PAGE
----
Round about the time of the Winter Solstice, when the old year's calendar is about to outlive its usefulness, it is natural for some of us to re-enact the rôle of Janus and "take stock". We review our current relationship with our world, reflect upon how our own past actions have brought us to where we are now, and consider how we should endeavour to act in the future in order not only to prevent deterioration but also to improve ourselves and our environment insofar as we are consciously aware of what improvements may be needed.
As we grow older, it is natural for us to acknowledge that our influence on our immediate environment must diminish with our failing physical powers. We must relinquish control over worldly matters as graciously as possible and let younger generations work out their own and their children's salvation as best they may. What we oldies can do is employ what leisure hours may remain to us in reflecting upon the wider world of which we, our families, communities, neighbourhoods, nations, and cultures form integral and interactive parts. We may then discern and describe trends and make projections which, even without resorting to prophecy, will help succeeding generations to act wisely in creating conditions in which their own children may flourish.
In my Introduction to Tertium Organum, I refer to The View from the Centre of the Universe by Joel Primack and Nancy Ellen Abrams. On page 254 of that book, there is a graph showing the variation in the estimated human population of planet Earth over the first two millennia of the current era. During the first 500 years, the graph was virtually steady at about 250 million. By 1000 CE, it had risen to maybe 300 million. By 1500, the figure had reached about 600 million. It added a further 200 million in the next 300 years. In the century from 1800 to 1900, world population more than doubled from about 800 million to about 1700 million. After 1900, it took off almost vertically to reach 6,500 million by 2000, and it is still rising.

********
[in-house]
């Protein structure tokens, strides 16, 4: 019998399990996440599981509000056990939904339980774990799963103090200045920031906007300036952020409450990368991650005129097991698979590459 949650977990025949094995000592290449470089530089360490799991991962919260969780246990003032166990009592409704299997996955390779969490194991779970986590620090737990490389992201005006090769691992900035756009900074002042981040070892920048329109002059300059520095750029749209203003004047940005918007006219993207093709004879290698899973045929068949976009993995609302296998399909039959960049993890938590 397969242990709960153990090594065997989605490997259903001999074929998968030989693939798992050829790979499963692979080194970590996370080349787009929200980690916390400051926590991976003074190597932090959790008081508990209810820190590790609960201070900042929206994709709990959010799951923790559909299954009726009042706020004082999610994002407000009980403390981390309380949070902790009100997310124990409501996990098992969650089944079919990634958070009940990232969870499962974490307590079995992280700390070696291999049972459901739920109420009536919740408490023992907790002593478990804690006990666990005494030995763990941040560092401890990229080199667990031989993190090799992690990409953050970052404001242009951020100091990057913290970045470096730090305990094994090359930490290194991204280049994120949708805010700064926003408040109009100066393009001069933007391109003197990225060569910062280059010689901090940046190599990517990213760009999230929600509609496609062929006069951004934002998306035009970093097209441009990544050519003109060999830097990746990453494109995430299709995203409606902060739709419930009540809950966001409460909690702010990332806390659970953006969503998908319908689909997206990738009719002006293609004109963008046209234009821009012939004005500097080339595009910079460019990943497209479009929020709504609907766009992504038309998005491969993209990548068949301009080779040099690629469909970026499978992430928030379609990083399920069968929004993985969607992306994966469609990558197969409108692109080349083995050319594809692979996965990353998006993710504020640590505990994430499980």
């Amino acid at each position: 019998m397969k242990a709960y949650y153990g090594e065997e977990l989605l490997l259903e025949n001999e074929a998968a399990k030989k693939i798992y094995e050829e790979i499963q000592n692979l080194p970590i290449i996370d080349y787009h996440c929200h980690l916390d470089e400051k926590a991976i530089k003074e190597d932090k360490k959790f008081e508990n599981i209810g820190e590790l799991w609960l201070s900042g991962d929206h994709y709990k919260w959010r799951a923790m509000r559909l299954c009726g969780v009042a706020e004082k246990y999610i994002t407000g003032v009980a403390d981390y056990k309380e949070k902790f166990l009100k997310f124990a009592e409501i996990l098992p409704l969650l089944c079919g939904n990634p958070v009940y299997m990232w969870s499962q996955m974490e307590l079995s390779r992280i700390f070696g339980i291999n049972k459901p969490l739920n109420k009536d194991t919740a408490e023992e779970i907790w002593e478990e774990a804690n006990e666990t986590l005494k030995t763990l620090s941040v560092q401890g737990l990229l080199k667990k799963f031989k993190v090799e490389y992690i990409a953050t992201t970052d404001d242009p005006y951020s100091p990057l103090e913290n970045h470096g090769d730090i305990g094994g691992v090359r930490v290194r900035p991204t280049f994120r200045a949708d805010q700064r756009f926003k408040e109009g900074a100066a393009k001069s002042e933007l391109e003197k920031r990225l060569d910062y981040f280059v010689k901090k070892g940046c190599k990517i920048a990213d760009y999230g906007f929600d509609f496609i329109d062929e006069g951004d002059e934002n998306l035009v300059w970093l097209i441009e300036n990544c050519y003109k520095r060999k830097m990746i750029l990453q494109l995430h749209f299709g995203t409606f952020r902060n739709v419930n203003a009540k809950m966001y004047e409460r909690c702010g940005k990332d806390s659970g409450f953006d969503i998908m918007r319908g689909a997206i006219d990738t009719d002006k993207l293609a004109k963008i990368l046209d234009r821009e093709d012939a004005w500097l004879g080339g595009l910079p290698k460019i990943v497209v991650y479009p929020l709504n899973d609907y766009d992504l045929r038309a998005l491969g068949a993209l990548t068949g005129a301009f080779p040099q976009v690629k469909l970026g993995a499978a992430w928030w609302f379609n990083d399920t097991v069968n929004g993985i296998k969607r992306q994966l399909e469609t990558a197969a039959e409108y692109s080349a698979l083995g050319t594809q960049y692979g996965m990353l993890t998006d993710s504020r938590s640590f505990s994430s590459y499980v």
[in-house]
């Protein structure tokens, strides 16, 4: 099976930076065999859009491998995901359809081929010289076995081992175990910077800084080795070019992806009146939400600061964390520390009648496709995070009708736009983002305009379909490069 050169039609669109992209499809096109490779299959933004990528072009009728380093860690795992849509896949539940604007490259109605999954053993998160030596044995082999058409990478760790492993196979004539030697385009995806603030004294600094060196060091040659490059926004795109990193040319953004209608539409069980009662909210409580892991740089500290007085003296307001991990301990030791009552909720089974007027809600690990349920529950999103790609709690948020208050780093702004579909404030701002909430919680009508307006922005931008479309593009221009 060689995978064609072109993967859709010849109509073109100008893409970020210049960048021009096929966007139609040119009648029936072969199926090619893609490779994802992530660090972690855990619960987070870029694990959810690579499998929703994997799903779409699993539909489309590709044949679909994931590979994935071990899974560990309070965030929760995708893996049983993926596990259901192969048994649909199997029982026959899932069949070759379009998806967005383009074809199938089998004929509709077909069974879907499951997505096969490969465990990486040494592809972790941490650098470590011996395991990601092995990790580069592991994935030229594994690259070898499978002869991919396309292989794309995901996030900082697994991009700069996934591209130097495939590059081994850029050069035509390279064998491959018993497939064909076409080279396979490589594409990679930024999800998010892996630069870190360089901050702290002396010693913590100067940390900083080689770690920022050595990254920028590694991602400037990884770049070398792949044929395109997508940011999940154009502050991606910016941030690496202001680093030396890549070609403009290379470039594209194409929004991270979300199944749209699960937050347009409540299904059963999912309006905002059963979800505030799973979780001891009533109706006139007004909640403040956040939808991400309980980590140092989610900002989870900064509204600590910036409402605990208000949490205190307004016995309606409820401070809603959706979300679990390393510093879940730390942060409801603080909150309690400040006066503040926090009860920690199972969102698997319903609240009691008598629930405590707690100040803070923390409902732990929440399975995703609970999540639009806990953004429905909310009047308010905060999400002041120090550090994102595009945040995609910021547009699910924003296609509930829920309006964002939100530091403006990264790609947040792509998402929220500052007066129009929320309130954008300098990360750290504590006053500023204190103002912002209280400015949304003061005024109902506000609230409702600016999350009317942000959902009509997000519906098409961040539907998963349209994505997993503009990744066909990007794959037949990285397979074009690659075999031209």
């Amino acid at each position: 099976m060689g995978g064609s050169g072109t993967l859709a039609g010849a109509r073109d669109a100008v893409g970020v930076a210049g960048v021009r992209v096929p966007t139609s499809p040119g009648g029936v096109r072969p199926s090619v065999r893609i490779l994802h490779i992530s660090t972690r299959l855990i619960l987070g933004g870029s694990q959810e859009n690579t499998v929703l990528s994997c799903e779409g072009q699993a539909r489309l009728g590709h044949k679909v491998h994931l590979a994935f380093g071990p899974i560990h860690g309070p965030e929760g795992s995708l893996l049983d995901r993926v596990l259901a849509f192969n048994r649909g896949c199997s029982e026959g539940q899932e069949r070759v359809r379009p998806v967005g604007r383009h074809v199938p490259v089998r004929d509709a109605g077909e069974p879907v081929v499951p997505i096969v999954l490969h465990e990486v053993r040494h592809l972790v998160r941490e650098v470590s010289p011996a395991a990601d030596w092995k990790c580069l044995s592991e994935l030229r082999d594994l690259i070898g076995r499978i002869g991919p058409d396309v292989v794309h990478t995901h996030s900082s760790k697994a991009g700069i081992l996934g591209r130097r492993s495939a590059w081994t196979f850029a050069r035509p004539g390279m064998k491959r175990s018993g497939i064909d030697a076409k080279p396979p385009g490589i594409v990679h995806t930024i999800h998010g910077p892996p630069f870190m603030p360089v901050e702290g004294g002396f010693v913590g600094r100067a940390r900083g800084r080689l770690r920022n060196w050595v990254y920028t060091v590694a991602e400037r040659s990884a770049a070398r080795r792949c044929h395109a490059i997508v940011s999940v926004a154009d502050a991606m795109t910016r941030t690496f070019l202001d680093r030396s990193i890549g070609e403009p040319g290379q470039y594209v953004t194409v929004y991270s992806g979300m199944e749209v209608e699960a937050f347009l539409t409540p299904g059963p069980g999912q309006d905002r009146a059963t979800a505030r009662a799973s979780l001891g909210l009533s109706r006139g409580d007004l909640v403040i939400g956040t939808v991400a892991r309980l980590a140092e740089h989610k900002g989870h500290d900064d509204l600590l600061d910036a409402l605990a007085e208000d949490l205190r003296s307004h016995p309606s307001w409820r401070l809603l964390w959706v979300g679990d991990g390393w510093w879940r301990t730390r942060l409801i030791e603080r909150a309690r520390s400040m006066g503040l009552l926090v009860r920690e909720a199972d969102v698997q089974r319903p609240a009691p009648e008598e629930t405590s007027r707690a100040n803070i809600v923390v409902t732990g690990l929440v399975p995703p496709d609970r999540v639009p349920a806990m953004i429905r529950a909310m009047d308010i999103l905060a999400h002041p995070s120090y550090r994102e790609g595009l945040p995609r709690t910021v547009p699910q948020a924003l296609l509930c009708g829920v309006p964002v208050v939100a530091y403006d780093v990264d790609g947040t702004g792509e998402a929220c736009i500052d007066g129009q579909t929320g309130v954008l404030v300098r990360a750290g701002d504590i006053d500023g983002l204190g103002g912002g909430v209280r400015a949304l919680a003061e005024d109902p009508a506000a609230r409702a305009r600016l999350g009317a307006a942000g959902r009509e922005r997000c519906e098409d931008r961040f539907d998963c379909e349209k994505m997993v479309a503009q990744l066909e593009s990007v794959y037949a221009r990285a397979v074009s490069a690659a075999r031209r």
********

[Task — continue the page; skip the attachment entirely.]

What happened during the third quarter of the second millennium that led to the population explosion?
The short answer is: scientific "enlightenment" and industrialisation, leading to distortion of the natural economy of human life.
Before 1800, nearly all construction, engineering, agriculture, and transportation was powered by human and animal muscle. Human effort was thus constrained to be consonant with perpetual stewardship of Earth's resources for the benefit of future generations. Then came steam and internal combustion engines, closely followed by previously unimaginable applications of newly discovered electricity. In 200 years, human and animal muscle became virtually redundant but nobody minded because humans prefer a life of bodily ease and carefree consumption to back-breaking toil and fear of starvation.